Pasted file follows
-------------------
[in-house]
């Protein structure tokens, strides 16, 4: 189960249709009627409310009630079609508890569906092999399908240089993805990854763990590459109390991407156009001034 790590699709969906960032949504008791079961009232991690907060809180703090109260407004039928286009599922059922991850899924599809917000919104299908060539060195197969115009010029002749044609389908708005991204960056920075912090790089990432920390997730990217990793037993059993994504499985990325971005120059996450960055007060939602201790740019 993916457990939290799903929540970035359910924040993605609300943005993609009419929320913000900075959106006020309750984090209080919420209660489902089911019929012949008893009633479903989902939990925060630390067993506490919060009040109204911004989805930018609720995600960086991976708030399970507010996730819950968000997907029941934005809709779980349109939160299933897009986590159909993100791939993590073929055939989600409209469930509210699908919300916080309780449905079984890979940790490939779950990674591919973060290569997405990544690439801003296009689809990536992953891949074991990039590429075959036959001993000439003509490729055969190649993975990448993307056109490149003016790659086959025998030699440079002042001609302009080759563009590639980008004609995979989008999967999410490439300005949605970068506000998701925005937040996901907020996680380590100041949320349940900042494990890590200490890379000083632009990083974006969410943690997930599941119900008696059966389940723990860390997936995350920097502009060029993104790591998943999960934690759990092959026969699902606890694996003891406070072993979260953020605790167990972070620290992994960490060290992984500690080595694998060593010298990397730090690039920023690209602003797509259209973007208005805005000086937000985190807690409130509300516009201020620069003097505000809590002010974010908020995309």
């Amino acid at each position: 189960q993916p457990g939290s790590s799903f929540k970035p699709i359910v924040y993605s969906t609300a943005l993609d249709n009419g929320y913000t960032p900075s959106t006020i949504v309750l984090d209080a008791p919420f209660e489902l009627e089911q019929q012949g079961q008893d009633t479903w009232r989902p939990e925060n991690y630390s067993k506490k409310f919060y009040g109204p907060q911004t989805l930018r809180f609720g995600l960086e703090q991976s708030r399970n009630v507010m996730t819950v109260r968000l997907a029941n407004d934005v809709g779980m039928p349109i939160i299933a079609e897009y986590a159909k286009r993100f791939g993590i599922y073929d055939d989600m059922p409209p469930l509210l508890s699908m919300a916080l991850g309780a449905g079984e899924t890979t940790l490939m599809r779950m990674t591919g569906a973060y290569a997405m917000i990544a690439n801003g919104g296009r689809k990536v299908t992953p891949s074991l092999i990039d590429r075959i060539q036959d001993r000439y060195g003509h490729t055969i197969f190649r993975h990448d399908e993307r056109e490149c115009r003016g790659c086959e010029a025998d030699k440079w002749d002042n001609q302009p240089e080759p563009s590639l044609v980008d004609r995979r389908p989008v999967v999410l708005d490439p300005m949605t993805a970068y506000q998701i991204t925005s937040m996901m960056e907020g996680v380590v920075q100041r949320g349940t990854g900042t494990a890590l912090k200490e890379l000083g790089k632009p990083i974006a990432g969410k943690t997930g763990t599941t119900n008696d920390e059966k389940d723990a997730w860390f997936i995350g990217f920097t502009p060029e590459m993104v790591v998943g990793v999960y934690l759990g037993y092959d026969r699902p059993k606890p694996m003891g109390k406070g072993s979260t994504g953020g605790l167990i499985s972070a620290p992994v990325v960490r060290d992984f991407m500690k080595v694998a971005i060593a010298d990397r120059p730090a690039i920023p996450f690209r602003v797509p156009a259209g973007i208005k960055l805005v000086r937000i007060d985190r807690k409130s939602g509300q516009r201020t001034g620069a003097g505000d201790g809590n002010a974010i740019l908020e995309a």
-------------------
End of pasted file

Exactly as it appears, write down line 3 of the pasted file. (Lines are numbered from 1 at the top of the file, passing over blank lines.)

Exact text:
């Amino acid at each position: 189960q993916p457990g939290s790590s799903f929540k970035p699709i359910v924040y993605s969906t609300a943005l993609d249709n009419g929320y913000t960032p900075s959106t006020i949504v309750l984090d209080a008791p919420f209660e489902l009627e089911q019929q012949g079961q008893d009633t479903w009232r989902p939990e925060n991690y630390s067993k506490k409310f919060y009040g109204p907060q911004t989805l930018r809180f609720g995600l960086e703090q991976s708030r399970n009630v507010m996730t819950v109260r968000l997907a029941n407004d934005v809709g779980m039928p349109i939160i299933a079609e897009y986590a159909k286009r993100f791939g993590i599922y073929d055939d989600m059922p409209p469930l509210l508890s699908m919300a916080l991850g309780a449905g079984e899924t890979t940790l490939m599809r779950m990674t591919g569906a973060y290569a997405m917000i990544a690439n801003g919104g296009r689809k990536v299908t992953p891949s074991l092999i990039d590429r075959i060539q036959d001993r000439y060195g003509h490729t055969i197969f190649r993975h990448d399908e993307r056109e490149c115009r003016g790659c086959e010029a025998d030699k440079w002749d002042n001609q302009p240089e080759p563009s590639l044609v980008d004609r995979r389908p989008v999967v999410l708005d490439p300005m949605t993805a970068y506000q998701i991204t925005s937040m996901m960056e907020g996680v380590v920075q100041r949320g349940t990854g900042t494990a890590l912090k200490e890379l000083g790089k632009p990083i974006a990432g969410k943690t997930g763990t599941t119900n008696d920390e059966k389940d723990a997730w860390f997936i995350g990217f920097t502009p060029e590459m993104v790591v998943g990793v999960y934690l759990g037993y092959d026969r699902p059993k606890p694996m003891g109390k406070g072993s979260t994504g953020g605790l167990i499985s972070a620290p992994v990325v960490r060290d992984f991407m500690k080595v694998a971005i060593a010298d990397r120059p730090a690039i920023p996450f690209r602003v797509p156009a259209g973007i208005k960055l805005v000086r937000i007060d985190r807690k409130s939602g509300q516009r201020t001034g620069a003097g505000d201790g809590n002010a974010i740019l908020e995309a």